Kirkwood receives federal grant for two-year degrees


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Students at Kirkwood Community College will soon reap the benefits of improved information-technology course work and job placement services.

Kirkwood is set to receive approximately $1 million in federal funding for their Information Technology programs.

“This funding will help us to better simulate the work environments that our graduates will encounter with new equipment and updated software for use in projects and hands-on lab exercises,” said Jim Glasgow, a Kirkwood assistant professor of computer information systems.

Funding originates from a grant awarded to a consortium of 15 Iowa community colleges under the U.S. Department of Labor’s Trade Adjustment Assistance Community College and Career Training Grant Program.

The program’s mission is providing eligible institutions of higher learning with the financial means to expand and improve their programs, which can be completed in two-years or fewer.

The Iowa consortium applied for $16.7 million and was awarded $15 million.

This is the fourth, and final, round of funding in the program, which has distributed $1.5 billion nationwide since fiscal 2011.

“This is the culmination of all the work done with previous grants,” said Linda Allen, the president of Hawkeye Community College.

Hawkeye Community is the Iowa consortium leader and is in charge of writing the grants. It will host representatives from the other 14 consortium members to complete the disbursement of the reduced funds, pending approval from the Labor Department.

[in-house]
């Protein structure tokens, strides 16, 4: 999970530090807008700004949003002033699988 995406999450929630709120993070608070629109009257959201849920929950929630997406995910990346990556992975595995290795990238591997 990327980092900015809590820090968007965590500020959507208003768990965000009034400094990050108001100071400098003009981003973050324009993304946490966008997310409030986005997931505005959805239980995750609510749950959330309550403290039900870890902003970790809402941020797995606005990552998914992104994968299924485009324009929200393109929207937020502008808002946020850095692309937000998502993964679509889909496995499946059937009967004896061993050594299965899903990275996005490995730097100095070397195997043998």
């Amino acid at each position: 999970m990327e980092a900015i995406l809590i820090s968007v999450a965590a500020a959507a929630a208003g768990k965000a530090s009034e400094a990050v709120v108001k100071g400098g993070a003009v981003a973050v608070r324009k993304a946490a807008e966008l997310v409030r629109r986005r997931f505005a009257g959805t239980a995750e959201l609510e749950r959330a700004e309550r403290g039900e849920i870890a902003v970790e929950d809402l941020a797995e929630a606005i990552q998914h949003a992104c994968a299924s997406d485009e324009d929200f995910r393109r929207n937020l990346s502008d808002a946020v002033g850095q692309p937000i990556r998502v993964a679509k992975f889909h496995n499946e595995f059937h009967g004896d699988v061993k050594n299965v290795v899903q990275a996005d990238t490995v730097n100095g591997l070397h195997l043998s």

One of the projects Kirkwood business and information technology coordinator Lisa Dutchik is most excited about is the “virtual help desk.”

All the details are yet to be solidified, but the premise is the opportunity to experience real-world situations with built-in evaluation.

Another emphasis of the funding is in Kirkwood’s attempt to implement what Dutchik calls a “pathway” model of education.

Students can complete parts of degrees or certifications in six months with the option to return for additional education as it becomes convenient.

Dutchik said the model is meant to encourage prospective students who might pass on a full two-year degree.

“Some of our students are new to college, but many are career changers, returning veterans or people whose traditional work is increasingly difficult to find,” Glasgow said. “They often need educational opportunities that are shorter and more focused, but just as effective as degrees from longer programs.”

Kirkwood also wants to use the funding to promote apprenticeship programs as a more common educational avenue in the IT field.

Apprenticeships are similar to a lengthy internship.

However, in an apprenticeship the employer, not only the employee, makes a commitment to training and eventual employment.

Dutchik said it’s a newer model and as such, has its complications.

She said Kirkwood’s continuing work to forge partnerships in the business community should eventually allow the program to succeed.

Allen said Hawkeye Community plans to revamp equipment and also increase its marketing to attract more students with the funding.

All the members of the consortium, including Kirkwood, agreed to use a portion of the funding to help create a specialized, statewide virtual database.

The searchable database offers users “the ability to find out where jobs are, what you need to be certified, and where to get that certification,” Allen said.

“Overall, IT in the nation, and in Iowa especially, really needs to build a pipeline of workers,” Dutchik said. “Jobs are plentiful and pay well.”

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